Within communications, we are seeing excellent traction with our products focused on the wireless and wireline markets like our serial RapidIO switches and our next generation communication clocks. During the quarter, we extended our leadership in the wireless infrastructure market by announcing a new product in our family of central packets switches that provides our customers with an optimized mix of port count performance and power consumption. In addition, our infrastructure customers are looking to IDT as a supplier of choice as they review the financial stability of their other vendors. Our resilient model and strong balance sheet are viewed as an asset especially during times of economic uncertainty.

While visibility remains limited for communications, we are seeing signs of stabilization in each of our comm segments. We expect wireline to be up slightly and wireless to be relatively flat. Altogether for communications, we expect revenue to increase about 5% sequentially in our first quarter first fiscal quarter of 2010.

Let me now turn to computing which includes both servers and PCs. As I mentioned earlier, we are beginning to see signs of the transition to Core i7 or Nehalem based servers. As a leader in memory interface products, we stand to see significant growth in the DDR 3 related revenue over the next several quarters but that will be offset by declines in AMB revenue. Given this continued transition, we expect revenue from memory interface products to be down the June quarter. We expect revenue from PCI Express switches to also be down quarter over quarter as we work up inventory and await the ramp of new design was.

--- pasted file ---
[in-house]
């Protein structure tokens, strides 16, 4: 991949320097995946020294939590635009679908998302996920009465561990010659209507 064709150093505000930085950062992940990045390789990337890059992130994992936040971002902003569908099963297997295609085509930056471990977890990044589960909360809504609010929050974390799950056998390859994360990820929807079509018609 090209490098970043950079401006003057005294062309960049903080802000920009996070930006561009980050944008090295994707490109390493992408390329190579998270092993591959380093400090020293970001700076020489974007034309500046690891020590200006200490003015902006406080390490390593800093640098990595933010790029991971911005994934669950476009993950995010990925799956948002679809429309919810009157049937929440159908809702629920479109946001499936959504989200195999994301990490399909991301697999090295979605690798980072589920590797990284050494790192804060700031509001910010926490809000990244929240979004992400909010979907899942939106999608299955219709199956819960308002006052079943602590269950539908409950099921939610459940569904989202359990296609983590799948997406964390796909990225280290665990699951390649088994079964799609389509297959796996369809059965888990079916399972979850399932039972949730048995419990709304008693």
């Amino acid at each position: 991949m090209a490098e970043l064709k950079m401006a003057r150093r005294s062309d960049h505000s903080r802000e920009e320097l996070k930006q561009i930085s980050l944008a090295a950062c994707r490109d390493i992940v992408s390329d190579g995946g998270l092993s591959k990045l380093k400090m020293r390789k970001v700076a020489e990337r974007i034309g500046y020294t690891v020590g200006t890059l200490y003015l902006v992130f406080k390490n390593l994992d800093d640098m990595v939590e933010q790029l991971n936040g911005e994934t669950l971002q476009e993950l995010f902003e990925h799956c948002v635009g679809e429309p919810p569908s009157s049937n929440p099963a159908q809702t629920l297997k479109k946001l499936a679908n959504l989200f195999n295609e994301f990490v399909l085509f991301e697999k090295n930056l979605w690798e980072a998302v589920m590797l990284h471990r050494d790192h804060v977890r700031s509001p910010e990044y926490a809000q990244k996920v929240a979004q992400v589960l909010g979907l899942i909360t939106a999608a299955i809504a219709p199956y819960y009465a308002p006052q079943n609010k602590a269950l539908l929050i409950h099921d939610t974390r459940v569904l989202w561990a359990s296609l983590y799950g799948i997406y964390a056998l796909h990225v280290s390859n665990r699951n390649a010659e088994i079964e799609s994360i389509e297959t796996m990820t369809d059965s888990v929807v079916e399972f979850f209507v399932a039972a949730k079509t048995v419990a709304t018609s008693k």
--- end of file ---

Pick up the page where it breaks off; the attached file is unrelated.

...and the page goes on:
We continue to win the bulk of the designs in the PCI Express market as evidenced by our recent announcement that H3C selected IDT's PCI Express switching solutions for its high-end security systems. We also look forward to the ramp of several gen II PCI Express design wins for embedded communications and storage platform applications in the second half of this fiscal year.

In PCs, we expect to see over 20% sequential growth as shipments of PC clock and PC audio products rebound to more closely match end consumption. This growth appears to be consistent with comments and expectations from other PC component suppliers in the food chain. Overall, for the June quarter, we currently project our computing end market to remain relatively flat on a sequential basis as strong PC related sales are offset by server related weakness. In total, in the June quarter, our fiscal Q1 of 2010, we're projecting that revenues will increase to approximately $111 million plus or minus $4 million.

I will now turn the call over to Rick to provide some more detail on our financials.

Rick Crowley